For any of you out there who have yet to embrace a keyboard, let me say this. After 15 years of stumbling around on one, I know about half of what my notebook PC is capable of. I will never know all of it, and I’ve stopped trying to, or worrying about it. I’m about to buy a new one, ten times faster in ‘thinking speed’, and I’ll never know more than about 50% of its true capability. I’ve designed and ‘put up’ a business website for my company of over 150 pages (not flash, but practical), and I maintain it myself. I communicate by email. I’ve learned by reading, trial and error, and enthusiasm. I know what the buttons do. I have absolutely no idea how the buttons do it, I don’t need to know, and I don’t want to know. I am a hands-on kind of bloke. Don’t tell me about it – show me, then let me have a go. Or give me a plain language manual with pictures and a logical flow and leave me to it. I failed algebra at school, because it was stupid and irrelevant and I couldn’t understand it. I enjoyed Geometry and Trigonometry because you could work out how high something was, or how far away it was, or the right course to steer.

My question is: How many of you are like me, but haven’t mastered the PC yet because (1) you don’t think you need to, or (2) you’re worried that you won’t be able to master it.

Think on this: The number of Senior Citizen ‘chat rooms’ on the Internet quadruples every 3 months, and at last count (estimate only) there were over 12,000 such clubs worldwide. That represents an estimated 500,000 senior citizens (over 60’s) who have ‘mastered’ the PC to the extent that they can turn it on, get the right programme up, hook on to the phone line, and hit the right buttons to ‘talk’ to others. Most people use PC’s to type letters and do their accounts. To that extent the PC is simply a glorified typewriter and calculator rolled into one, with a TV screen to watch it on. You don’t have to know how the button does what it does. You just need to know which one to hit. I will say however, that to relegate a PC to that limited use, is to ignore the Internet and its power to provide limitless knowledge. Knowledge is power.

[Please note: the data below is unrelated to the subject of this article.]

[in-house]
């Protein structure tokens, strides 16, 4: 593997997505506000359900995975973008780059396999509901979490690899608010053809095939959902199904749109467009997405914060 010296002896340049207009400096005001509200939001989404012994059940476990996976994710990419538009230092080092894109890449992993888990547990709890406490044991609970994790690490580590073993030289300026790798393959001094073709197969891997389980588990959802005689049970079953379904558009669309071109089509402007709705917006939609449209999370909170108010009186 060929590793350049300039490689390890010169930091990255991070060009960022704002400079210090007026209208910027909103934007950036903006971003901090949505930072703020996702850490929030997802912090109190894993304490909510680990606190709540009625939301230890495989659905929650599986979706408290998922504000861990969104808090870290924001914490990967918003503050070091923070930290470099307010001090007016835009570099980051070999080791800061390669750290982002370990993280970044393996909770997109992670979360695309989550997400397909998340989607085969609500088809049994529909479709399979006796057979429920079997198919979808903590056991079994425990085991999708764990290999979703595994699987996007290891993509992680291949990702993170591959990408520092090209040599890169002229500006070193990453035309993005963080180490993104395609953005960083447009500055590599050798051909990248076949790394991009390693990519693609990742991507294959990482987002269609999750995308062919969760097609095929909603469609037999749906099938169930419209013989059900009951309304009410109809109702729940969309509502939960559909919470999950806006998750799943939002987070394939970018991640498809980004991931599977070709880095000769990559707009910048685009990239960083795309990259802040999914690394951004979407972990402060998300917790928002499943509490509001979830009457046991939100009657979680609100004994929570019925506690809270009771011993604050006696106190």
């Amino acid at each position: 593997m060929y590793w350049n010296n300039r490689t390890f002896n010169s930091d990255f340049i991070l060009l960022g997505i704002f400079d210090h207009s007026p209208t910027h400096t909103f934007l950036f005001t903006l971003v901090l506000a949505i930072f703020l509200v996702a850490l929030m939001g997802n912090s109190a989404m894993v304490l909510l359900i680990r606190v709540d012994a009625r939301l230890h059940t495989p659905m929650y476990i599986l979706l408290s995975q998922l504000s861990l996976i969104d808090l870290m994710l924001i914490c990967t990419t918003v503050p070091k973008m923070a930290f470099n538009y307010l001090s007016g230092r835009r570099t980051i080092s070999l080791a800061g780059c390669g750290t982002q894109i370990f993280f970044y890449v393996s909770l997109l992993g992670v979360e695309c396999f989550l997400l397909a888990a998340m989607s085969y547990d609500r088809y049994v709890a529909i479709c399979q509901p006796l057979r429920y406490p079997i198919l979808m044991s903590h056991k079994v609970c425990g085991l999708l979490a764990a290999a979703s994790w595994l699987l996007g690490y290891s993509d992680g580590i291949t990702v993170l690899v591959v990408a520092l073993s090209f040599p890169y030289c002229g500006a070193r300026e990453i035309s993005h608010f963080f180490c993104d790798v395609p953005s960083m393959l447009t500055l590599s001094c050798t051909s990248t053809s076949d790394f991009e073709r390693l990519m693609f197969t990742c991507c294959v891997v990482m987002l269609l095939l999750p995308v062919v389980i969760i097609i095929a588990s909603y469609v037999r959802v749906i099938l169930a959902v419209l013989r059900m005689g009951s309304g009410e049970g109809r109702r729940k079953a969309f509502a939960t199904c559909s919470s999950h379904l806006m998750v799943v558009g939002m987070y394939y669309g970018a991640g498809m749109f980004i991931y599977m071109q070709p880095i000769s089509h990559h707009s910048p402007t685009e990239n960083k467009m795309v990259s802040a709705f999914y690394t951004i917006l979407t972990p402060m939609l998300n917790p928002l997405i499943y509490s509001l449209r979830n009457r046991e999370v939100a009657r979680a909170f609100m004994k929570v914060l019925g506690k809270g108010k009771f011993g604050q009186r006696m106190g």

Bill Gates designed his programmes to be operated by people like me, who represent the other half of the population that leans to the creative rather than the technical. There’s only thing he hasn’t yet done, and I wish he would do it soon. Every now and then you’ll get a message on screen that says, “The grortwurzel on the bracdeeizer needs to be refragged. Do you want to do this?” and then gives you only 2 options – “Yes” and “No”. I want Bill to give me another button that says “Stuffed if I know – do what makes you feel good”.

Carpe Diem

Steve Punter ANZIM, Dip Bus (PMER), FHRINZ
Staff Training Associates Ltd, Auckland, New Zealand.
© Steve Punter 2001 All rights reserved by the author.

steve@sta.co.nz                                                                                                                       back to articles menu